Review: Marc Broussard Gets the Blues for Another ‘Save Our Souls’ Release

Marc Broussard
S.O.S. 4:Blues for Your Soul
(Keeping the Blues Alive)
3 1/2 out of 5 stars

Videos by American Songwriter

The dividing line between soul and blues can be awfully thin. So much so that the term “soul/blues” is used to describe such artists as Robert Cray, Keb’ Mo,’ Little Milton, Delbert McClinton, and too many more to list. Buddy Guy’s 2013 double album, Rhythm & Blues, included one disc dedicated to blues and the other to soul. Even acknowledged blues veteran B.B. King had plenty of smoother vocal-oriented moments in his lengthy career.

So it comes as little surprise that contemporary soul singer/songwriter Marc Broussard would flip to full-blown blues mode, which is what he (mostly) does here. On the fourth volume in an ongoing series of covers titled S.O.S.  (Save Our Soul), he invites the ubiquitous Joe Bonamassa to not only play on and co-produce the project, but release it on his Keeping the Blues Alive label.

The combination clicks because neither Bonamassa nor Broussard strictly follows any specific approach in their own careers. Broussard’s soul creeps into pop and folk, Bonamassa rocks out, infuses some progressive elements, and even has a jazz-funk side project. Not surprisingly, this dozen-track, 52-minute set isn’t as strictly blues based as the advance publicity and the singer’s notes claim it to be.

Still, with tracks written or associated with such acknowledged icons as John Lee Hooker (the relatively obscure “Locked Up in Jail” goes full raw swamp to striking effect), Howlin’ Wolf (Broussard tries to emulate Wolf’s gruff vocals and brings in J.J. Grey to assist for an edgy “I Asked for Water but She Gave Me Gasoline”) and Son House (an overly aggressive “Empire State Express”), Broussard and Bonamassa resolutely promote and expose the music from some towering figures of the genre.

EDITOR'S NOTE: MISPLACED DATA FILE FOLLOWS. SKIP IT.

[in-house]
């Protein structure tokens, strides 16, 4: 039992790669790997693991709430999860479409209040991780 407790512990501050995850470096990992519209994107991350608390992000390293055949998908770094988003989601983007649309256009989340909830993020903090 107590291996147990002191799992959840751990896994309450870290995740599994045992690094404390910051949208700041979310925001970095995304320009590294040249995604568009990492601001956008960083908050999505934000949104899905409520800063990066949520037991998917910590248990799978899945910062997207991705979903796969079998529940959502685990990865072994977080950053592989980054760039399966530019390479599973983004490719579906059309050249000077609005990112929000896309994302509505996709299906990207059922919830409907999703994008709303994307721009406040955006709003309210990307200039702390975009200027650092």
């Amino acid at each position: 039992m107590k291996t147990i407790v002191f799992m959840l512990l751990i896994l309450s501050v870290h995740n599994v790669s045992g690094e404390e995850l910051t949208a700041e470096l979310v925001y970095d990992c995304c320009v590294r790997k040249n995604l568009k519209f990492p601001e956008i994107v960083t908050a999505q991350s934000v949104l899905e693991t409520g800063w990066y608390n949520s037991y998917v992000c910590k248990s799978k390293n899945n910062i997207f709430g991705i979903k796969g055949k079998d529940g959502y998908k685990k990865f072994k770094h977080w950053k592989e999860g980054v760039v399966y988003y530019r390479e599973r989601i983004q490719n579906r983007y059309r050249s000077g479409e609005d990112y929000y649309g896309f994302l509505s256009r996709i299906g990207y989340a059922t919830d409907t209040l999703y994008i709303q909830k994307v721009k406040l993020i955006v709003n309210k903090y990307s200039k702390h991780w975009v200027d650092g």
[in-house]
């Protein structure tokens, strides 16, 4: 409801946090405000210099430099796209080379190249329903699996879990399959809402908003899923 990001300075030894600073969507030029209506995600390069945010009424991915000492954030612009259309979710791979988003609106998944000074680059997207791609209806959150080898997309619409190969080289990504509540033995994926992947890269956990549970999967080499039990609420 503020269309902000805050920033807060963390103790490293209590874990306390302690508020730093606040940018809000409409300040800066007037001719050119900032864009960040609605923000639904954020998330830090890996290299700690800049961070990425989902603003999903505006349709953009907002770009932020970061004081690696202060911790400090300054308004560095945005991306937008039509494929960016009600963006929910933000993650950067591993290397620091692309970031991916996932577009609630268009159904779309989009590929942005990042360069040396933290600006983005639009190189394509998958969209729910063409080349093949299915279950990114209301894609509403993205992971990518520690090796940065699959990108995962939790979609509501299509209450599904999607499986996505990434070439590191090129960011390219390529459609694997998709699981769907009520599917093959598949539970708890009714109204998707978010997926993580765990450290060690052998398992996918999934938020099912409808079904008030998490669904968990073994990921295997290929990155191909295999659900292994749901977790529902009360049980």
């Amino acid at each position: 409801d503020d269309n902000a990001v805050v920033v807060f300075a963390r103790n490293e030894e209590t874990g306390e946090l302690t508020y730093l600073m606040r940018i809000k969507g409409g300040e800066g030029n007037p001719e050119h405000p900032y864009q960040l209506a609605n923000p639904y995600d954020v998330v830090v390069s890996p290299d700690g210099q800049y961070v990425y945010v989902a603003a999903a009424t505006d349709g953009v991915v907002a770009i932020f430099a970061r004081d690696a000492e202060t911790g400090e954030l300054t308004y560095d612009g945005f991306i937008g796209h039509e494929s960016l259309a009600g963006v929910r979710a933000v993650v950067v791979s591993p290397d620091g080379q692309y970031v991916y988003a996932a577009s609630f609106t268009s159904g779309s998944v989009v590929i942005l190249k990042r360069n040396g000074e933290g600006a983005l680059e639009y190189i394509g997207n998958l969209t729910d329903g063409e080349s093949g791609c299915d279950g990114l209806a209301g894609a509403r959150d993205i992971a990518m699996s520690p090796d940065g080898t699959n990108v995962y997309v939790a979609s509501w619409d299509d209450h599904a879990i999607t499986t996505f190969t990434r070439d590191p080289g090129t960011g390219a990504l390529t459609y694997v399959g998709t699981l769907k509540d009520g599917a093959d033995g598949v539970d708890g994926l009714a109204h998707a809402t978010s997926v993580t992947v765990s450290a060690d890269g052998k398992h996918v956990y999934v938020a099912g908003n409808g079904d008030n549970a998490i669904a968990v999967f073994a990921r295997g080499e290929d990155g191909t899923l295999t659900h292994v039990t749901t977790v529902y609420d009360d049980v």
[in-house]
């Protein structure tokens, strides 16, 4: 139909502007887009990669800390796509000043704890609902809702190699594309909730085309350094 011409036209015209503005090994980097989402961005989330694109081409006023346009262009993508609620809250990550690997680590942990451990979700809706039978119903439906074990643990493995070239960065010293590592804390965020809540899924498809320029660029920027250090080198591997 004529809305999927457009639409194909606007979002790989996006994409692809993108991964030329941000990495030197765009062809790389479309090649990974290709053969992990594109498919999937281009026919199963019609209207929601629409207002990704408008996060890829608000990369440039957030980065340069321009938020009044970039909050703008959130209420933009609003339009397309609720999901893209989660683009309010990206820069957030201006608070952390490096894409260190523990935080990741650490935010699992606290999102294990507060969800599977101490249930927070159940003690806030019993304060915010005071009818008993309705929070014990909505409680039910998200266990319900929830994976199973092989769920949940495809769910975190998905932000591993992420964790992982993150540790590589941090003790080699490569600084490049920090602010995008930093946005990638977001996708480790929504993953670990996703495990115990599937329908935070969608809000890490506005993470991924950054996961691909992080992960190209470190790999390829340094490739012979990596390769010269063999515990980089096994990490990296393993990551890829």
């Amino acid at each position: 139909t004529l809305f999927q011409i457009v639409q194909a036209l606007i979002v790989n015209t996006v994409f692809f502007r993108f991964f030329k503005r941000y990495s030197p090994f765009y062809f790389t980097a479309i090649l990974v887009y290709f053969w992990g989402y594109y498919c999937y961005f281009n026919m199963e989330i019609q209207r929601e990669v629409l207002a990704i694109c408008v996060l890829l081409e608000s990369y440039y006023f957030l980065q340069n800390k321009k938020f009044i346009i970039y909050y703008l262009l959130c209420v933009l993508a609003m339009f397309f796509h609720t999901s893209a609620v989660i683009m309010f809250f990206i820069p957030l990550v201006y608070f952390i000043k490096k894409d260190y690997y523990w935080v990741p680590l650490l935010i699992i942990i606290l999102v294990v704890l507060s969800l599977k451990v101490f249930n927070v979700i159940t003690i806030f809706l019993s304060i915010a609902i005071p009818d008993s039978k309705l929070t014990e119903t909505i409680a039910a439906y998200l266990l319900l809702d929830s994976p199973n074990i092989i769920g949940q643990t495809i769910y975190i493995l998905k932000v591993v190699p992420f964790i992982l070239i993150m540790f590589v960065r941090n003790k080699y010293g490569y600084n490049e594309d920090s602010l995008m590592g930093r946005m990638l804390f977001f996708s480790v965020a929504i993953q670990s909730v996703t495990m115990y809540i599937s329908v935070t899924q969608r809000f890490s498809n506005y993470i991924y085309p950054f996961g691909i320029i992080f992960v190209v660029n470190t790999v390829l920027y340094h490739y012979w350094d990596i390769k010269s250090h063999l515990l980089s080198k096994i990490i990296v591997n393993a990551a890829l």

But elsewhere, songs made famous by Johnny Taylor, Bobby Womack, Johnny “Guitar” Watson, Al Green, Bobby “Blue” Bland, the aforementioned Little Milton (two from each), and King, all who often lean more into soul than blues, shift Broussard closer to the music he’s most comfortable with. The disc’s one original, the closing “When Will I Let Her Go” enhanced with strings, also doesn’t shove the singer far from his usual style.

Regardless, Broussard is in a fine, tough voice throughout, the arrangements are classy and Bonamassa’s always professional hand creates a dense sonic sheen that only occasionally feels commercially driven.

Selections such as Bland’s opening “I’ve Got to Use My Imagination” (also a hit for Gladys Knight and the Pips) with guitarists Eric Krasno and Bonamassa, erupt with stirring performances. Broussard takes on Green for a thumping “Driving Wheel,” helped by Bonamassa’s solo, turning in a fiery vocal. We could have done without the strings sweetening up Womack’s “Love, the Time Is Now,” but Broussard gets a break for uncovering a relatively hidden gem. 

So it’s not totally blues. All involved are clearly invested, the playing is consistently on point and often inspired, and the proceeds are for a good cause (some go to Bonamassa’s Keeping the Blues Alive foundation).

This isn’t for hardcore blues lovers but rather those in Broussard’s audience likely new to these songs, who might become curious enough to seek out the originals after hearing these mostly impressive, always enthusiastic versions. 

Photo courtesy Lucia Media Group   

Leave a Reply

guitar essentials master class

Guitar Essentials: This Masterclass Kicks Off Soon!